On Monday, ESPN analyst, former Nuggets' guard, Denver native and surefire Hall-of-Famer Chauncey Billupsreportedly interviewed with the Atlanta Hawks for their general manager opening. And it's apparent that Billups, who's time and time again expressed his interest in running an NBA organization, will soon get his wish.
Billups, who last played for the Detroit Pistons in 2014, is a highly-respected basketball mind and drawing positive reviews at ESPN, who recently re-upped Billups' on a new, multi-year deal to stay at the network for the foreseeable future. But Billups' goal isn't to work at the four-letter for the rest of his post-playing career. The now 40-year-old wants back in the league, and soon enough, Billups will get his wish.
Prior to the Billups' name surfacing as a potential candidate for the Hawks' top basketball operations post, which became vacant when GM Wes Wilcox reportedly stepped down and coach Mike Budenholzer, who's been running Atlanta's basketball operations since 2014, relinquished his decision-making power, the "King of Park Hill" declined an assistant coaching offer from the Orlando Magic presumably to keep his options open if a GM job ever became vacant.
But Billups wants to be a general manager, not a coach -- that's fairly well known inside NBA circles, and he appears to be a serious candidate for the Hawks' vacancy. He likely wowed Atlanta principal owner Tony Ressler in their sit down Monday and even if he doesn't get offered the Hawks' gig, his name is now out there for future openings.
The script would even be too cliche for Hollywood, if Billups, who played with the Nuggets for parts of five seasons and presided over the teams' Western Conference Finals appearance in 2009, came back to Denver and ran the Nuggets. Billups was born down the street from Pepsi Center in the Park Hill neighborhood, played his college ball 30 minutes up the road in Boulder at the University of Colorado and has always called Colorado home.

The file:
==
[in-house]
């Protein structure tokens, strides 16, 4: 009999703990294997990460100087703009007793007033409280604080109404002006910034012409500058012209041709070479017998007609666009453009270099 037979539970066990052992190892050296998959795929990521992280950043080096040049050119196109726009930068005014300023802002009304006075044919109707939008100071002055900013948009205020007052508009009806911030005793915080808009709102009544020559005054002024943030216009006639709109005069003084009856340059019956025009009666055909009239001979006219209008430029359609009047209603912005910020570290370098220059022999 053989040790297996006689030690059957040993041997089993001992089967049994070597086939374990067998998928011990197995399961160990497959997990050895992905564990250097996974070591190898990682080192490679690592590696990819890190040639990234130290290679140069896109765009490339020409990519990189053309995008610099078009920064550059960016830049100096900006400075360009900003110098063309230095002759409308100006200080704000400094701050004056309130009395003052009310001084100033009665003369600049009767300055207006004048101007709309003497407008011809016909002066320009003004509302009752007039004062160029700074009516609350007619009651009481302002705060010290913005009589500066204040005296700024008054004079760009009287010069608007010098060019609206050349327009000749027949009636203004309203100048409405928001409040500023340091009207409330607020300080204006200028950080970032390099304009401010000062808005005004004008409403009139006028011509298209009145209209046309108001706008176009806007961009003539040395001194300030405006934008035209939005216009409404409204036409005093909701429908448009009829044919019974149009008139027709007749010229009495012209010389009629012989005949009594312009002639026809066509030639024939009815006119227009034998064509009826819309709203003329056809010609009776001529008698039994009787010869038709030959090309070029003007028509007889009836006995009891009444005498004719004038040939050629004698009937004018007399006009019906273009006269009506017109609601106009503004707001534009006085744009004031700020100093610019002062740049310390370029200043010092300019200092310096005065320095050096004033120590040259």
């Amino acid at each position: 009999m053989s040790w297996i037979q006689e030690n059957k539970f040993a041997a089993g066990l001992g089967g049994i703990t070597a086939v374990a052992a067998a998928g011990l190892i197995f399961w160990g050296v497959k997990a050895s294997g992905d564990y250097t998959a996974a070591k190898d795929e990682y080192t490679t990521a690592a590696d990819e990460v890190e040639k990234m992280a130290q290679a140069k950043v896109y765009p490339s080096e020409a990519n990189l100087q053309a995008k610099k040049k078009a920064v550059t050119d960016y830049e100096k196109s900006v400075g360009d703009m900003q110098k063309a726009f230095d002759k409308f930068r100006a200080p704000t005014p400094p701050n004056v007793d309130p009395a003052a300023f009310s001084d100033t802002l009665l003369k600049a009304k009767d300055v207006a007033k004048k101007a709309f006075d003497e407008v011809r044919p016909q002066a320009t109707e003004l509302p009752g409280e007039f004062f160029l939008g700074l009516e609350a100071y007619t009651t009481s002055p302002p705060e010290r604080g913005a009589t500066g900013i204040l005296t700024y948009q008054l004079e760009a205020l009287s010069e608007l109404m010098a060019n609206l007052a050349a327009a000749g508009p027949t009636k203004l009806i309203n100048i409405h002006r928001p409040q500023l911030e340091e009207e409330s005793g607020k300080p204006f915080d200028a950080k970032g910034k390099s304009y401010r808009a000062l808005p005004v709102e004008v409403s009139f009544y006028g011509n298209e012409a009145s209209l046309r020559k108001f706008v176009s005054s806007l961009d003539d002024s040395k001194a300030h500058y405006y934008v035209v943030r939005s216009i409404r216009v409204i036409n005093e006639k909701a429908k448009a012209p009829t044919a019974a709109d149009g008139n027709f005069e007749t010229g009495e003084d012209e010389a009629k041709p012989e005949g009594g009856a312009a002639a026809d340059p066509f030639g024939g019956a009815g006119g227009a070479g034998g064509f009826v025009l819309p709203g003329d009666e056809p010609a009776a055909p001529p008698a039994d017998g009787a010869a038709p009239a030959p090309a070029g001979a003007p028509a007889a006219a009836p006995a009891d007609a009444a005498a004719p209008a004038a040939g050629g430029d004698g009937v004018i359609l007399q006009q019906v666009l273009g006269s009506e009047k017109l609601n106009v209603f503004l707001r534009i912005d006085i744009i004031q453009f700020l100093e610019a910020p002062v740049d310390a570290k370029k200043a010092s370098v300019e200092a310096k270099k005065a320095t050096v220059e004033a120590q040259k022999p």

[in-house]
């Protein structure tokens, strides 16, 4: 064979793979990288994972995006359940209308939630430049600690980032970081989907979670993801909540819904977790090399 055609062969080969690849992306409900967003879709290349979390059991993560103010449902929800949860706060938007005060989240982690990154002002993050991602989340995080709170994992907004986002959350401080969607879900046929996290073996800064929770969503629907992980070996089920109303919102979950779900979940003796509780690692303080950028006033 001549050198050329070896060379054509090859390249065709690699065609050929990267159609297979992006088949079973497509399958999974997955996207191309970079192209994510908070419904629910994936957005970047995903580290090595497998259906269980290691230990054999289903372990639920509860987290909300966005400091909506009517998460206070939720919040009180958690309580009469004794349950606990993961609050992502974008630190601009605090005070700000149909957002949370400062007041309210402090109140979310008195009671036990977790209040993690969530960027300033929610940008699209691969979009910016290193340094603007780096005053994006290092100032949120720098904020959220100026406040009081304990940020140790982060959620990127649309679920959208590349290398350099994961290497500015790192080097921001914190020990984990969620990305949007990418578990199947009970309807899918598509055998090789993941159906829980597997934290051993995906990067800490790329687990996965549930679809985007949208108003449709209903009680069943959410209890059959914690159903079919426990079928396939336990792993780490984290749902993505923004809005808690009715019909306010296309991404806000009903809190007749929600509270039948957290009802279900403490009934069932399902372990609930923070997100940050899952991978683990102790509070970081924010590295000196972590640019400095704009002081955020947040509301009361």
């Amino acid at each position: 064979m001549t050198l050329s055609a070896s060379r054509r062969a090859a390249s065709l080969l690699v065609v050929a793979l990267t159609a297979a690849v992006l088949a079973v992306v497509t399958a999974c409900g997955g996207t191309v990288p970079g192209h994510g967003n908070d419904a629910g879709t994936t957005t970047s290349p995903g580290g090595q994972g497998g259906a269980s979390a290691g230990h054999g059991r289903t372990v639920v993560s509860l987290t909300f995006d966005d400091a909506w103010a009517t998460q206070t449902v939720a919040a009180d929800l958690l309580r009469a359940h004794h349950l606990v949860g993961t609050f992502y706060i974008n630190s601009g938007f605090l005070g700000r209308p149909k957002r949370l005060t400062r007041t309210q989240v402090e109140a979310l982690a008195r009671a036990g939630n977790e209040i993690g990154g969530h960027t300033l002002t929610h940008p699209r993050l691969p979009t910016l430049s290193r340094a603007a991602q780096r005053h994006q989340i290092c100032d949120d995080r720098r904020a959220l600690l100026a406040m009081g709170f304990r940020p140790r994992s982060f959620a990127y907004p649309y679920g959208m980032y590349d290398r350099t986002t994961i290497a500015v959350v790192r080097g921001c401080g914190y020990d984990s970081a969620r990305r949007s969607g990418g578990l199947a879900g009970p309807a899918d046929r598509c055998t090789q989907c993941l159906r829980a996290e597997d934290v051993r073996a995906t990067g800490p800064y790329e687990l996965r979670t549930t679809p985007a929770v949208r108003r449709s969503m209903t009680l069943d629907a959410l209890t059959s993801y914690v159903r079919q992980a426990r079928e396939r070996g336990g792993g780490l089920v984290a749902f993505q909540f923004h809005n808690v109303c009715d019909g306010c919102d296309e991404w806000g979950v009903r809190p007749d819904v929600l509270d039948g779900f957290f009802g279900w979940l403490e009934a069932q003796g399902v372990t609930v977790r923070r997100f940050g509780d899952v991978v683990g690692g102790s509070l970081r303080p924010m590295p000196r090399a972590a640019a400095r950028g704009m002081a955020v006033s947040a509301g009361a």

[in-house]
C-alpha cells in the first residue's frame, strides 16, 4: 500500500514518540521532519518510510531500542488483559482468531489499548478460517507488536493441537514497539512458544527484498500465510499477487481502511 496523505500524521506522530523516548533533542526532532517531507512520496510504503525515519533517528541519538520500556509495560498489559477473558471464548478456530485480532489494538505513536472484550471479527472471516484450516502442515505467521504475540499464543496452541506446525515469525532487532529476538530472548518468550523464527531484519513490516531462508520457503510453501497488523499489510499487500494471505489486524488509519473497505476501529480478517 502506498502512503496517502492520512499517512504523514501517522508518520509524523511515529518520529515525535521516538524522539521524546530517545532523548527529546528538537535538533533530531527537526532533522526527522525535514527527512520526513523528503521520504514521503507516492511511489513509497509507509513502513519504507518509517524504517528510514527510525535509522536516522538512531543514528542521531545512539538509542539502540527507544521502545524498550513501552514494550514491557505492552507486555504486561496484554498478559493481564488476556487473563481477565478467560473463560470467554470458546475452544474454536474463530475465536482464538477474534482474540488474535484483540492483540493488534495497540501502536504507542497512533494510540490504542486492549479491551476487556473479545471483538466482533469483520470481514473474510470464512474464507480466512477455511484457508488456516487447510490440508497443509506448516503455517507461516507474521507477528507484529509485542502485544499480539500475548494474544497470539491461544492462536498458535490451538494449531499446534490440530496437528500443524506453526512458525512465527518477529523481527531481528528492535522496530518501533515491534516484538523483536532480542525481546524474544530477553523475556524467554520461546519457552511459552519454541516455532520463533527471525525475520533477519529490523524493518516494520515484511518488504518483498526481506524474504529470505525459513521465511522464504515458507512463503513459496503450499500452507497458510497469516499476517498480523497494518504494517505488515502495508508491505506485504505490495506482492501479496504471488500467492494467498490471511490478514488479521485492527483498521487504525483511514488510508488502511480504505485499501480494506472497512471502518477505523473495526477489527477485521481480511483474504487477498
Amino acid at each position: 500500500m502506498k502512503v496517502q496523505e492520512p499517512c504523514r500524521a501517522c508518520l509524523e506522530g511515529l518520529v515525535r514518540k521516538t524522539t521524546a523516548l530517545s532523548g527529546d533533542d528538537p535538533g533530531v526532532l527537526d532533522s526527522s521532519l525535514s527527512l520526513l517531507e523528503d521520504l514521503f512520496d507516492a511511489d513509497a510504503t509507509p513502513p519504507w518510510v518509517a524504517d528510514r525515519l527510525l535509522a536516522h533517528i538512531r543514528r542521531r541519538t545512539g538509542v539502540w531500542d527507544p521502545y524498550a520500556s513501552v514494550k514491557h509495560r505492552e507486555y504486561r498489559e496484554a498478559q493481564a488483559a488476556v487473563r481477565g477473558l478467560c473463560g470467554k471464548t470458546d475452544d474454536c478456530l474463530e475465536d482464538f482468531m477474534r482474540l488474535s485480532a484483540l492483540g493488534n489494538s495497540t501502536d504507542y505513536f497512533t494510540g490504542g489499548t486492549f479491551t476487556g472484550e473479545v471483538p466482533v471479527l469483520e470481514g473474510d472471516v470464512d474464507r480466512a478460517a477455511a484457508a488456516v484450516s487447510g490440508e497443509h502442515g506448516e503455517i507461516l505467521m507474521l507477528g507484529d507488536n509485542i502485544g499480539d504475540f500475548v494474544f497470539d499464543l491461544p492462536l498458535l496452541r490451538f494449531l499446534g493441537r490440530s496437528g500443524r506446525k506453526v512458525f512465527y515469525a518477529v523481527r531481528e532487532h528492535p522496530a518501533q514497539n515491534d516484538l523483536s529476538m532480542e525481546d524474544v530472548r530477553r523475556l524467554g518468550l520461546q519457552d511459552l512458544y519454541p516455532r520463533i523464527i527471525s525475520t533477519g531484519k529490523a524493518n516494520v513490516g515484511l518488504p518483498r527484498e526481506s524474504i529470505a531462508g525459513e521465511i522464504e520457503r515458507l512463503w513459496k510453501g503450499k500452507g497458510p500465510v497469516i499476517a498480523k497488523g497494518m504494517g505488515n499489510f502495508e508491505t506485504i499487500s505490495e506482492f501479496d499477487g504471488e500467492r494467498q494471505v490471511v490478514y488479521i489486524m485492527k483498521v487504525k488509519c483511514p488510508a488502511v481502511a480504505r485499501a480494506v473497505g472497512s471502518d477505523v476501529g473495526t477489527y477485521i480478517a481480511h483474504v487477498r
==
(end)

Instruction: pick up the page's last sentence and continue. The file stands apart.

It's almost too perfect.
But the reality is, Billups likely won't run the Nuggets in the near future.
Tim Connelly, who's headed up the Nuggets' basketball operations since 2013 when he replaced outgoing Executive of the Year Masai Ujiri, received a multi-year contract extension at the beginning of 2016 and has made significantly more right decisions than wrong over his five-year tenure at Denver's helm.
After inheriting a toxic roster and locker room, Connelly moved out the necessary pieces to cultivate a positive and organic culture throughout the Nuggets' organization, logged arguably the best draft record out of any league executive over the past 4-5 years, and has retained most of the valued assets he inherited when he took the job -- all required tasks of any GM running a small or mid-market franchise.
Connelly's built a core in Denver in Nikola Jokic, Jamal Murray, and Gary Harris, that should be able to contend in a few years and ownership seems to have bought into his long-game vision -- something that might not have happened under Denver's last regime. The future of the Nuggets should be a positive one, as long as the process isn't rushed and corners aren't cut.